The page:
Jonathan Bannister wrote:
> Thank you.  I will think about it some more.
> Best wishes,
> JB
>> bqz69 пишет:
>>> On Monday 28 September 2009 21.54.52 VolodyA! V Anarhist wrote:
>>>> Jonathan Bannister пишет:
>>>>> Thank you for this sugestion.  I have done this repeatedly, with no
>>>>> success.
>>>>> I note the following suggestion: "it would be a good idea to forward 
>>>>> the
>>>>> ports 61616 and 27307 (UDP) on your router."  How is this accomplished?
>>> I am using firestarter firewall, and that's where I forward my ports (I 
>>> am
>>> using ubuntu linux)
>> The port may be blocked at any level *before* the firestarter even gets a 
>> chance
>> to see it. Think of the network connection as a water pipe, if you have 
>> several
>> volves prior to the one at the tip of the hose closing any single one of 
>> them
>> will block the flow of water.
>> Router is the piece of hardware that takes the traffic it receives from 
>> one
>> network and sends it to the different network. One of those "networks" can
>> actually be seen as the cloud of "the Internet" (since it is connected on 
>> and on
>> with more and more networks). At some point there is a closed port before 
>> it
>> reaches the internet.
>> ISPs sometimes close the ports, and if you have a router in your house, it 
>> may
>> have come preconfigured to close everything unless told to do otherwise. I
>> honestly do not know enough at this point to help you any more... sorry.
>>                   - Volodya
>>  "None of us are free until all of us are free."    ~ Mihail Bakunin
>> _______________________________________________
OK, here's how you forward your ports, nice and easy:

First, let's identify the router
The router is a piece of hardware that looks like a relatively small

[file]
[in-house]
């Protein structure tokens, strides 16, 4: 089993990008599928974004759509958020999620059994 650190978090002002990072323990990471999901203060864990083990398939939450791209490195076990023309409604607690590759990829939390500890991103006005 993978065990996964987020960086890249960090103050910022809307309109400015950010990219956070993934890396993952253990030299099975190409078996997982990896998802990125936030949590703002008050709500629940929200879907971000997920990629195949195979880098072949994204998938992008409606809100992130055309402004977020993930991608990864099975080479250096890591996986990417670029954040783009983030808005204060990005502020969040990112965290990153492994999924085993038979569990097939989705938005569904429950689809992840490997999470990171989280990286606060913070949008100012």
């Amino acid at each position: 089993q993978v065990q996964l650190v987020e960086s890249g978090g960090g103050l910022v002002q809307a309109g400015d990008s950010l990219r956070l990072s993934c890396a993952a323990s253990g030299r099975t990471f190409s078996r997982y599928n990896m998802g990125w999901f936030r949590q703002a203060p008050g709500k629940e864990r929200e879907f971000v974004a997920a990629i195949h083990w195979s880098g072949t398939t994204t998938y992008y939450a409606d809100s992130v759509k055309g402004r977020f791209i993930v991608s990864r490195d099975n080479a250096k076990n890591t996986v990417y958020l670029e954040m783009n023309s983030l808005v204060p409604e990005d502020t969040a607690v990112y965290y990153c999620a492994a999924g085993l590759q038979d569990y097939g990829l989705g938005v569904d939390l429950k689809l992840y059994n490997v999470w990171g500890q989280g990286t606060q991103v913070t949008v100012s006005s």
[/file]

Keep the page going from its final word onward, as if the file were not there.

box, it comes in various sizes but the kind used at home is generally 
half the size of a laptop (a big laptop).

The router has a number of ethernet ports, the cables used to connect to 
such ports end in RJ45 connectors that look like a bigger telephone 
jack. Routers often have one or two relatively short and thick antennas, 
sometime they only have ethernet ports. The most common home routers 
have 8 ports but there are much bigger ones.

Your router is placed between your PC and the 'internet outlet' in the 
wall, in the sense that the ethernet cable (internet wire) from the back 
of your computer connects to the router, and the router connects to the 
'internet outlet').
Find the router and note its brand and model.
If you use a wireless connection, the router will only have a cable to 
the wall outlet and not to the PC, but it can be easily identified 
anyway: it's the box that must stay turned on, or your internet dies :P
Physically locating your router is useful if you don't have a manual.

The web interface

If you happen to have a manual for your router, find out how to access 
the web interface. If you don't have a manual go to the manufacturer's 
web page (hint: ), look for your model and find the 
Generally, the web interface is found at the router's IP address on port 
80, that means: if your router's IP is, you will probably find 
the web interface pointing a web browser to

In some cases the web interface is on a different port rather than the 
default http port 80. If that's the case use :port# at the end of the IP 
address, example if the port is 8800.

Finding out your router's IP

To figure out where to point your web browser, do the follwoing:
On Windows: open a cmd shell (start > run > (type) cmd [enter] ) and 
type 'ipconfig /all' (no quotes)
On Linux, and other *nix (probably even Mac): open a terminal and type 
'ifconfig -a'

That will give you your own IP address. Your router is probably in the 
same range at -0 or -1, e.g. if your IP address is your 
router is probably (but not always) at or (if this 
doesnt help, google probably will)

Forwarding ports

Web interfaces don't look all exactly the same so I can't walk you 
through the whole procedure, but with help of your manual or the 
manufacturer's website (and Google) you should be able to figure out 
what to do as long as you know exactly what you want to accomplpish, 
which in our case is:

* Forward port (number/s) FROM (the router's IP) => TO (the PC's IP) for 
protocol UDP *

...which is pretty much all what this quick guide boils down to.
The 'protocol UDP' thing means that you only need to select UDP and not TCP.
Hope this helps.

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